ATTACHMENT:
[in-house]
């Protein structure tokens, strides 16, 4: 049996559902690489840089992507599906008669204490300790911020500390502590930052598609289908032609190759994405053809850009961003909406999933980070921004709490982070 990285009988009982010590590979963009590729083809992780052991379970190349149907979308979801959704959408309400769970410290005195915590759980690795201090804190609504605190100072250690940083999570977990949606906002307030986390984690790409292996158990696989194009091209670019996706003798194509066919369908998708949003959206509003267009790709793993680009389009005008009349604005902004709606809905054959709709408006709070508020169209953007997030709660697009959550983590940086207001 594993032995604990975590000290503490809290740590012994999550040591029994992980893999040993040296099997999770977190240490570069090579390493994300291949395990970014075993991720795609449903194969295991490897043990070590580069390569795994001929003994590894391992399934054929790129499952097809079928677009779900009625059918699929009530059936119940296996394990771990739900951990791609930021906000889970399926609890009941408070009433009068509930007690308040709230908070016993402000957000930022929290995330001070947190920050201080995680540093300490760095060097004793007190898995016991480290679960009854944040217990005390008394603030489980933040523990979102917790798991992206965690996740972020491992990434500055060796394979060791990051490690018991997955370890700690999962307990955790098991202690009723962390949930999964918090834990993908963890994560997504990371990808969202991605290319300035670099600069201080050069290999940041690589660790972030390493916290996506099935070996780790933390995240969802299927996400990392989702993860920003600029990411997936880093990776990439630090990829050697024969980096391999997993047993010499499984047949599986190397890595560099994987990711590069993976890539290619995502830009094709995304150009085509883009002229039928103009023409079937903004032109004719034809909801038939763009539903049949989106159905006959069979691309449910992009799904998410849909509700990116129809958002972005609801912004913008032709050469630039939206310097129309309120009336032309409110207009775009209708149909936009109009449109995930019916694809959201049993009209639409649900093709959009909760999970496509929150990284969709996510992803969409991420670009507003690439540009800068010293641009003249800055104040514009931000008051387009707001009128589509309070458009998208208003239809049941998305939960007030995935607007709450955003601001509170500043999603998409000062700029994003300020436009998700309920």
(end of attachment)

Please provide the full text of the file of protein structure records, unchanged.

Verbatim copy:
[in-house]
């Protein structure tokens, strides 16, 4: 049996559902690489840089992507599906008669204490300790911020500390502590930052598609289908032609190759994405053809850009961003909406999933980070921004709490982070 990285009988009982010590590979963009590729083809992780052991379970190349149907979308979801959704959408309400769970410290005195915590759980690795201090804190609504605190100072250690940083999570977990949606906002307030986390984690790409292996158990696989194009091209670019996706003798194509066919369908998708949003959206509003267009790709793993680009389009005008009349604005902004709606809905054959709709408006709070508020169209953007997030709660697009959550983590940086207001 594993032995604990975590000290503490809290740590012994999550040591029994992980893999040993040296099997999770977190240490570069090579390493994300291949395990970014075993991720795609449903194969295991490897043990070590580069390569795994001929003994590894391992399934054929790129499952097809079928677009779900009625059918699929009530059936119940296996394990771990739900951990791609930021906000889970399926609890009941408070009433009068509930007690308040709230908070016993402000957000930022929290995330001070947190920050201080995680540093300490760095060097004793007190898995016991480290679960009854944040217990005390008394603030489980933040523990979102917790798991992206965690996740972020491992990434500055060796394979060791990051490690018991997955370890700690999962307990955790098991202690009723962390949930999964918090834990993908963890994560997504990371990808969202991605290319300035670099600069201080050069290999940041690589660790972030390493916290996506099935070996780790933390995240969802299927996400990392989702993860920003600029990411997936880093990776990439630090990829050697024969980096391999997993047993010499499984047949599986190397890595560099994987990711590069993976890539290619995502830009094709995304150009085509883009002229039928103009023409079937903004032109004719034809909801038939763009539903049949989106159905006959069979691309449910992009799904998410849909509700990116129809958002972005609801912004913008032709050469630039939206310097129309309120009336032309409110207009775009209708149909936009109009449109995930019916694809959201049993009209639409649900093709959009909760999970496509929150990284969709996510992803969409991420670009507003690439540009800068010293641009003249800055104040514009931000008051387009707001009128589509309070458009998208208003239809049941998305939960007030995935607007709450955003601001509170500043999603998409000062700029994003300020436009998700309920």